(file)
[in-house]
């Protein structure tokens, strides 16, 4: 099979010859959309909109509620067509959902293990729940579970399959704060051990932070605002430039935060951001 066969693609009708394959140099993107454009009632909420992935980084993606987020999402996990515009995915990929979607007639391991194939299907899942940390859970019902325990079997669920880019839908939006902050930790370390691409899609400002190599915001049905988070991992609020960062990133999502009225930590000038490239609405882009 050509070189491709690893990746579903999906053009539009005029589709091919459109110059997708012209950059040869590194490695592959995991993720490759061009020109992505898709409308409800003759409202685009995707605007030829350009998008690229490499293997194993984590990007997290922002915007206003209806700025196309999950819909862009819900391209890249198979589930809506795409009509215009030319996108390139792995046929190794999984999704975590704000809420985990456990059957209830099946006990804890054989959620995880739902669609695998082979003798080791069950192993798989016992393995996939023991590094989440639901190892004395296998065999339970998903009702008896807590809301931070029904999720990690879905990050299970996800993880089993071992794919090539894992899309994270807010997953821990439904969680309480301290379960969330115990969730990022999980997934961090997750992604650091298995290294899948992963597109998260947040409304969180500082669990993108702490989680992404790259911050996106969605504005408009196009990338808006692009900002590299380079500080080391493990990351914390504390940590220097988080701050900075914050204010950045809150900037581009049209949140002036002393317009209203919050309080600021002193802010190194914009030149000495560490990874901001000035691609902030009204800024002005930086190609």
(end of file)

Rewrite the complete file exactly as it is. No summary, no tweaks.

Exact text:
[in-house]
């Protein structure tokens, strides 16, 4: 099979010859959309909109509620067509959902293990729940579970399959704060051990932070605002430039935060951001 066969693609009708394959140099993107454009009632909420992935980084993606987020999402996990515009995915990929979607007639391991194939299907899942940390859970019902325990079997669920880019839908939006902050930790370390691409899609400002190599915001049905988070991992609020960062990133999502009225930590000038490239609405882009 050509070189491709690893990746579903999906053009539009005029589709091919459109110059997708012209950059040869590194490695592959995991993720490759061009020109992505898709409308409800003759409202685009995707605007030829350009998008690229490499293997194993984590990007997290922002915007206003209806700025196309999950819909862009819900391209890249198979589930809506795409009509215009030319996108390139792995046929190794999984999704975590704000809420985990456990059957209830099946006990804890054989959620995880739902669609695998082979003798080791069950192993798989016992393995996939023991590094989440639901190892004395296998065999339970998903009702008896807590809301931070029904999720990690879905990050299970996800993880089993071992794919090539894992899309994270807010997953821990439904969680309480301290379960969330115990969730990022999980997934961090997750992604650091298995290294899948992963597109998260947040409304969180500082669990993108702490989680992404790259911050996106969605504005408009196009990338808006692009900002590299380079500080080391493990990351914390504390940590220097988080701050900075914050204010950045809150900037581009049209949140002036002393317009209203919050309080600021002193802010190194914009030149000495560490990874901001000035691609902030009204800024002005930086190609």